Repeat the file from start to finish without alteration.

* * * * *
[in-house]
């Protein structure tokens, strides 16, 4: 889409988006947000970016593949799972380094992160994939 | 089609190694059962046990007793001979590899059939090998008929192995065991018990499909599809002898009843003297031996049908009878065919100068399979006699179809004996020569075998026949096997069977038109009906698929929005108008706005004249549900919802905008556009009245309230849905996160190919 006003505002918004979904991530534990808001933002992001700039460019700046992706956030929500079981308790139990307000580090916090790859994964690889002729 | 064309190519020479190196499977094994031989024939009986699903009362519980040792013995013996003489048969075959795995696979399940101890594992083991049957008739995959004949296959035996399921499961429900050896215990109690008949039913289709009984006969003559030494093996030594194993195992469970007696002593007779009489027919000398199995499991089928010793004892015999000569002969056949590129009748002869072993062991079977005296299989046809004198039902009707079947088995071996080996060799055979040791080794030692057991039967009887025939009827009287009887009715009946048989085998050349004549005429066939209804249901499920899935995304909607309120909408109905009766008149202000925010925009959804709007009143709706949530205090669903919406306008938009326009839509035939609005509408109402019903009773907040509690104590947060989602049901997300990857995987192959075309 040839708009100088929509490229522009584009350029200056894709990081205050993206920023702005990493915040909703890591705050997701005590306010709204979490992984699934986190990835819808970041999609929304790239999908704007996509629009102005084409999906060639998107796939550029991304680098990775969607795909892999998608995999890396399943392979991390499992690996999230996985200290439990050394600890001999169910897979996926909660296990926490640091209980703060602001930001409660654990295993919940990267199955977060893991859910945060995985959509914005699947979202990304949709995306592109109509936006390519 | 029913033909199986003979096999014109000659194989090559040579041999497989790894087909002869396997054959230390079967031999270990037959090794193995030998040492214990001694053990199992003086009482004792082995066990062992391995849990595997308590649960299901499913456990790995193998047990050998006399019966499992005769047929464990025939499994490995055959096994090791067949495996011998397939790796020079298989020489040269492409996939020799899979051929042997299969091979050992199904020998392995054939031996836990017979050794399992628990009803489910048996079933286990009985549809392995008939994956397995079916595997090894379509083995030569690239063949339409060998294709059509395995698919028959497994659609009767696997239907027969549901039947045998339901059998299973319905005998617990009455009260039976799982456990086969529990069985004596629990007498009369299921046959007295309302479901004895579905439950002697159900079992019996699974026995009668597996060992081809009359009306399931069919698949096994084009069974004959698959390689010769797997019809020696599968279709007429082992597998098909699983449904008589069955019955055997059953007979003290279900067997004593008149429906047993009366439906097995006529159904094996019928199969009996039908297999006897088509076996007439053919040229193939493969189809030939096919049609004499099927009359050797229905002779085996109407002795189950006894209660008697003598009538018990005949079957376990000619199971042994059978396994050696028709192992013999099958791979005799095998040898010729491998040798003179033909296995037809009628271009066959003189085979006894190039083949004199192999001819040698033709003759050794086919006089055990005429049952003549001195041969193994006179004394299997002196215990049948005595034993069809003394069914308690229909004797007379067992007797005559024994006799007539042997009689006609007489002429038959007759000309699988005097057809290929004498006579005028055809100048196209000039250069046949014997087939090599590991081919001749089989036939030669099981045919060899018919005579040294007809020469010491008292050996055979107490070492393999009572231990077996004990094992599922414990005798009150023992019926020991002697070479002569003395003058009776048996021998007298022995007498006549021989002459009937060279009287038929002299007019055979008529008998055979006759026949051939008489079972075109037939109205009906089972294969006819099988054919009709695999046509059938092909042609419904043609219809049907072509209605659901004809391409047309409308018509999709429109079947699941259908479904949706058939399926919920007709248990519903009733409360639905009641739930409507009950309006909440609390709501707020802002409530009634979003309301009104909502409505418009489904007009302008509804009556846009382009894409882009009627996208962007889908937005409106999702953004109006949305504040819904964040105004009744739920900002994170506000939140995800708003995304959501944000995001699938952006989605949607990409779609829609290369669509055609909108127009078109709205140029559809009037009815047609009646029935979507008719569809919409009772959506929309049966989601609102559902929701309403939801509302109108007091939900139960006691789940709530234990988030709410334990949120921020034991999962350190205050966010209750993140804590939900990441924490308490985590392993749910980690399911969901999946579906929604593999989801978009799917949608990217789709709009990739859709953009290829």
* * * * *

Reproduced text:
[in-house]
């Protein structure tokens, strides 16, 4: 889409988006947000970016593949799972380094992160994939 | 089609190694059962046990007793001979590899059939090998008929192995065991018990499909599809002898009843003297031996049908009878065919100068399979006699179809004996020569075998026949096997069977038109009906698929929005108008706005004249549900919802905008556009009245309230849905996160190919 006003505002918004979904991530534990808001933002992001700039460019700046992706956030929500079981308790139990307000580090916090790859994964690889002729 | 064309190519020479190196499977094994031989024939009986699903009362519980040792013995013996003489048969075959795995696979399940101890594992083991049957008739995959004949296959035996399921499961429900050896215990109690008949039913289709009984006969003559030494093996030594194993195992469970007696002593007779009489027919000398199995499991089928010793004892015999000569002969056949590129009748002869072993062991079977005296299989046809004198039902009707079947088995071996080996060799055979040791080794030692057991039967009887025939009827009287009887009715009946048989085998050349004549005429066939209804249901499920899935995304909607309120909408109905009766008149202000925010925009959804709007009143709706949530205090669903919406306008938009326009839509035939609005509408109402019903009773907040509690104590947060989602049901997300990857995987192959075309 040839708009100088929509490229522009584009350029200056894709990081205050993206920023702005990493915040909703890591705050997701005590306010709204979490992984699934986190990835819808970041999609929304790239999908704007996509629009102005084409999906060639998107796939550029991304680098990775969607795909892999998608995999890396399943392979991390499992690996999230996985200290439990050394600890001999169910897979996926909660296990926490640091209980703060602001930001409660654990295993919940990267199955977060893991859910945060995985959509914005699947979202990304949709995306592109109509936006390519 | 029913033909199986003979096999014109000659194989090559040579041999497989790894087909002869396997054959230390079967031999270990037959090794193995030998040492214990001694053990199992003086009482004792082995066990062992391995849990595997308590649960299901499913456990790995193998047990050998006399019966499992005769047929464990025939499994490995055959096994090791067949495996011998397939790796020079298989020489040269492409996939020799899979051929042997299969091979050992199904020998392995054939031996836990017979050794399992628990009803489910048996079933286990009985549809392995008939994956397995079916595997090894379509083995030569690239063949339409060998294709059509395995698919028959497994659609009767696997239907027969549901039947045998339901059998299973319905005998617990009455009260039976799982456990086969529990069985004596629990007498009369299921046959007295309302479901004895579905439950002697159900079992019996699974026995009668597996060992081809009359009306399931069919698949096994084009069974004959698959390689010769797997019809020696599968279709007429082992597998098909699983449904008589069955019955055997059953007979003290279900067997004593008149429906047993009366439906097995006529159904094996019928199969009996039908297999006897088509076996007439053919040229193939493969189809030939096919049609004499099927009359050797229905002779085996109407002795189950006894209660008697003598009538018990005949079957376990000619199971042994059978396994050696028709192992013999099958791979005799095998040898010729491998040798003179033909296995037809009628271009066959003189085979006894190039083949004199192999001819040698033709003759050794086919006089055990005429049952003549001195041969193994006179004394299997002196215990049948005595034993069809003394069914308690229909004797007379067992007797005559024994006799007539042997009689006609007489002429038959007759000309699988005097057809290929004498006579005028055809100048196209000039250069046949014997087939090599590991081919001749089989036939030669099981045919060899018919005579040294007809020469010491008292050996055979107490070492393999009572231990077996004990094992599922414990005798009150023992019926020991002697070479002569003395003058009776048996021998007298022995007498006549021989002459009937060279009287038929002299007019055979008529008998055979006759026949051939008489079972075109037939109205009906089972294969006819099988054919009709695999046509059938092909042609419904043609219809049907072509209605659901004809391409047309409308018509999709429109079947699941259908479904949706058939399926919920007709248990519903009733409360639905009641739930409507009950309006909440609390709501707020802002409530009634979003309301009104909502409505418009489904007009302008509804009556846009382009894409882009009627996208962007889908937005409106999702953004109006949305504040819904964040105004009744739920900002994170506000939140995800708003995304959501944000995001699938952006989605949607990409779609829609290369669509055609909108127009078109709205140029559809009037009815047609009646029935979507008719569809919409009772959506929309049966989601609102559902929701309403939801509302109108007091939900139960006691789940709530234990988030709410334990949120921020034991999962350190205050966010209750993140804590939900990441924490308490985590392993749910980690399911969901999946579906929604593999989801978009799917949608990217789709709009990739859709953009290829």